And we asked them similar questions, going a little bit deeper. Right? We started to talk about, you know, where is this work? Where’s our work been? Where does it need to go, How does that fit with the work that you’re doing and your strategic priorities and alignment and how can we support and how does it along? So those voices have all been a part of shaping the work as we go forward, but also our team.

00:10:07:23 – 00:10:32:24
DeAngela Burns-Wallace
And so we have an amazing, dedicated group of associates that work at the foundation, and they have also been integral in this work. Sometimes when you do strategic planning and as someone who was a strategic planner would come into other organizations and do this work with them. A lot of times you start at the leadership team, right? You take that CEO and their executive team and you put them in the room and they’re like, All right, what are your priorities and how do we want to structure it?

00:10:33:03 – 00:10:56:20
DeAngela Burns-Wallace
Then you roll it down to the team and say, okay, here’s the priorities. Like what do you all think and how do we tweak them? We didn’t do that. We put all 80 plus. We are around about 84 associates in a room together. And we kicked off our strategic planning process together with all of us starting to design and to think about what should be these headlines that we’re working toward.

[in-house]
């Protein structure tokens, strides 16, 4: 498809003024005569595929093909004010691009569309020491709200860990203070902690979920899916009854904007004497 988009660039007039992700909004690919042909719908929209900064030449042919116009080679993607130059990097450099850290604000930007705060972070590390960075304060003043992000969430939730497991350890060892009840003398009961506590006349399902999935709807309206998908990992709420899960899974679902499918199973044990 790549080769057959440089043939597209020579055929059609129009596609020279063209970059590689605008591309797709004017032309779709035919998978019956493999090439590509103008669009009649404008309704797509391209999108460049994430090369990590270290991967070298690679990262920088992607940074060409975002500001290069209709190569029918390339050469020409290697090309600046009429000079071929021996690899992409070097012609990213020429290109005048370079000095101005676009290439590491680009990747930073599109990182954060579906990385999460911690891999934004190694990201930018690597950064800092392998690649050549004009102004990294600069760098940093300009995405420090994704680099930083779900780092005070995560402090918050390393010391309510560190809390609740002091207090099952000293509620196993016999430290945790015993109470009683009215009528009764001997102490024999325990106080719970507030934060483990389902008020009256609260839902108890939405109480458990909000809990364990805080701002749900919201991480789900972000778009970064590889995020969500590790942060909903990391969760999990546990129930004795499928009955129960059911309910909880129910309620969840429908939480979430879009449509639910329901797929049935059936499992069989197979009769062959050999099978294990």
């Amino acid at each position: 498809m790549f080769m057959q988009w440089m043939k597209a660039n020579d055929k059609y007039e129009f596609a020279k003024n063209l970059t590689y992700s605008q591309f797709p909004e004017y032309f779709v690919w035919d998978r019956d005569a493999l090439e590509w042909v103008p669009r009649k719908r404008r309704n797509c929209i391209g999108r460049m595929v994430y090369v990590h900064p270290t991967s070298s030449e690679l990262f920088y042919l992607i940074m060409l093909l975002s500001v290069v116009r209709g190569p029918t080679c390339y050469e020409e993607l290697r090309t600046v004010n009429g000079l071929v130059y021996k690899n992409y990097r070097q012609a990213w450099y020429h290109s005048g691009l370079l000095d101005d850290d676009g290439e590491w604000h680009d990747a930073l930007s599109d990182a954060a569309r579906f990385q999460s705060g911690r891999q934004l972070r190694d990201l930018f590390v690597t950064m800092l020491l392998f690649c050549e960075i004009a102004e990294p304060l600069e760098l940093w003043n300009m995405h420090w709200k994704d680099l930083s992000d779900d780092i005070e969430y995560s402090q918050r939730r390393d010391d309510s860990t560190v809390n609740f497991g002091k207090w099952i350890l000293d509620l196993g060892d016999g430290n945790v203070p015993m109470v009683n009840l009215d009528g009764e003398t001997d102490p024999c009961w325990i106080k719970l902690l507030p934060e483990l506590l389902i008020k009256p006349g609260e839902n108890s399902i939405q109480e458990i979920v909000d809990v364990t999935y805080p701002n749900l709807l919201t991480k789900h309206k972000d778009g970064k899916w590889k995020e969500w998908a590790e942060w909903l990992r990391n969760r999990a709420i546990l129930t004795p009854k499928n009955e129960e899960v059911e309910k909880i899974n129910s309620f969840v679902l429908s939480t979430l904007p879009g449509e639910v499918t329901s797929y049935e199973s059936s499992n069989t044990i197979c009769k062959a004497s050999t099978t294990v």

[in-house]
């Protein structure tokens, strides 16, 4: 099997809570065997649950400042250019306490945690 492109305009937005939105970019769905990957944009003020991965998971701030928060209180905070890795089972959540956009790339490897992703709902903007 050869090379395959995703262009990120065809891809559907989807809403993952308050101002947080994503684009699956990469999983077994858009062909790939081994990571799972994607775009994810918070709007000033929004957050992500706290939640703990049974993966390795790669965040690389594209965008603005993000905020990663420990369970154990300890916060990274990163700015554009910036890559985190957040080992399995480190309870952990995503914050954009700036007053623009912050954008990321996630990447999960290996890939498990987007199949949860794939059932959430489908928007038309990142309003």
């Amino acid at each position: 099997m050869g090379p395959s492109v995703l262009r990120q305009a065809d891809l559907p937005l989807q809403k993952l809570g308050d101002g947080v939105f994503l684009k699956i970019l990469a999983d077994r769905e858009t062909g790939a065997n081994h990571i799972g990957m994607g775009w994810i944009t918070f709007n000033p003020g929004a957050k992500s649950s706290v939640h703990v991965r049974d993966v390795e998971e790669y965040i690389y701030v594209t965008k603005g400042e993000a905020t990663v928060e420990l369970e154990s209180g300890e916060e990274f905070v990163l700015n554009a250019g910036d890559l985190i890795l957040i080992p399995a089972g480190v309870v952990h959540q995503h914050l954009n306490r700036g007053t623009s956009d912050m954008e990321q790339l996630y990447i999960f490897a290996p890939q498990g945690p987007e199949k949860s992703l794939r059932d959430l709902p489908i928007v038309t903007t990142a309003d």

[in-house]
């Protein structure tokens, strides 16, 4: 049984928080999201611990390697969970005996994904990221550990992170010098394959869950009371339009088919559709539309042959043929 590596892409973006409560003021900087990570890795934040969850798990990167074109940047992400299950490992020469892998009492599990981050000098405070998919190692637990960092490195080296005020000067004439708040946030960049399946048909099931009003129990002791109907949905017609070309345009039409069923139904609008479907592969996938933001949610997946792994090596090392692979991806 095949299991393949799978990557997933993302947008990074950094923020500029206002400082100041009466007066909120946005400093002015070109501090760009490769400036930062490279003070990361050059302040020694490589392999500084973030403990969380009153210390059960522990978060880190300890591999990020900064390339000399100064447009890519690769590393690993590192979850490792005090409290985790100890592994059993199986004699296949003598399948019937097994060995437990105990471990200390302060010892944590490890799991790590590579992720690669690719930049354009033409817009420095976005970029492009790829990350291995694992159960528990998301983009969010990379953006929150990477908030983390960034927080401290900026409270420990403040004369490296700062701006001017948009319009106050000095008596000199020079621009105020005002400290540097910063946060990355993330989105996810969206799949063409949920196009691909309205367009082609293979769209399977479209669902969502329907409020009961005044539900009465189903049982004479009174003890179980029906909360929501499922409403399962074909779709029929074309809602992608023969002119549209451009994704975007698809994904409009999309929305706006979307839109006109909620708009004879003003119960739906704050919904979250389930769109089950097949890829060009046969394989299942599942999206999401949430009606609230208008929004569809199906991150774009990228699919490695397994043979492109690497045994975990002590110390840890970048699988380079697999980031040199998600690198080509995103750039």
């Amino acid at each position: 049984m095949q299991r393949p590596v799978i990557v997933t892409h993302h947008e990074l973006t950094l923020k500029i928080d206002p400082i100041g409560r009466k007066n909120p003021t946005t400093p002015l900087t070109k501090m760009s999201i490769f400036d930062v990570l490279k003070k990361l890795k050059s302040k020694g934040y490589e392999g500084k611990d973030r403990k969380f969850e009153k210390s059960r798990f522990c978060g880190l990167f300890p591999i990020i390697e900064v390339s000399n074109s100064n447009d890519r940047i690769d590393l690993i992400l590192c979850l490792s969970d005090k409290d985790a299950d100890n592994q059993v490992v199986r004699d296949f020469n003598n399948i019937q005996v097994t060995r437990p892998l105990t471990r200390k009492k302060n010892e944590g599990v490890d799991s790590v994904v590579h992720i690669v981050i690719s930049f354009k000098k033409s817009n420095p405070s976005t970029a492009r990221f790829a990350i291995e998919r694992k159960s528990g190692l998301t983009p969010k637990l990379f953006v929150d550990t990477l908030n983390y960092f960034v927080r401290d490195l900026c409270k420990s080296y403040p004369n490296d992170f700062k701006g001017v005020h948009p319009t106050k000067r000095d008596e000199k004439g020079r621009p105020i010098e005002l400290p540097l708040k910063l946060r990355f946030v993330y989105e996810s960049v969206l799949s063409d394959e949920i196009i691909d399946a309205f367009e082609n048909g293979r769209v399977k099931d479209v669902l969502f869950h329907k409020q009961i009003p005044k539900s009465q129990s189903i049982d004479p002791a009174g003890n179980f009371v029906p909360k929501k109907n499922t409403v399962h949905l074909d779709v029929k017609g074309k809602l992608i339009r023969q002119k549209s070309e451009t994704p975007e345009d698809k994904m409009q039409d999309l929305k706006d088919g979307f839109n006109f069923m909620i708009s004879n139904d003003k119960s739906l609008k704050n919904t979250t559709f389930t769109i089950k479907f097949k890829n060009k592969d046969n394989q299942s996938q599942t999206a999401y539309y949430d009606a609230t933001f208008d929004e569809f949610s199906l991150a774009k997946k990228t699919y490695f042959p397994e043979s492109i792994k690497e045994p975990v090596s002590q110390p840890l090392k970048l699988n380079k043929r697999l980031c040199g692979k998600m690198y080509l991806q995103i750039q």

00:10:56:24 – 00:11:16:18
DeAngela Burns-Wallace
What what, who are the communities that we want to ensure that we are serving? What are the outcomes and impacts that we want to see in this work as we move forward? And every single member of our foundation staff was in the room as we started that conversation. Then we did the same thing with the board, took them through the similar exercises, right?

00:11:16:18 – 00:11:37:21
DeAngela Burns-Wallace
So it has been a wonderful journey to see the evolution of this work and to hear and to work with people who have said to me, as we are getting further along and starting to test some of our ideas and and make sure we’re going back to those and say, okay, do you hear yourself in the work that that’s coming out of this?

00:11:38:00 – 00:11:56:11
DeAngela Burns-Wallace
You know, as we starting to shape some of our goals and levers, are you hearing what you put in? And to hear people tell us internally and externally, I see myself and I see what what I gave as something that was taken into consideration. It means that we’re on the right path. We still have a ways to go, right?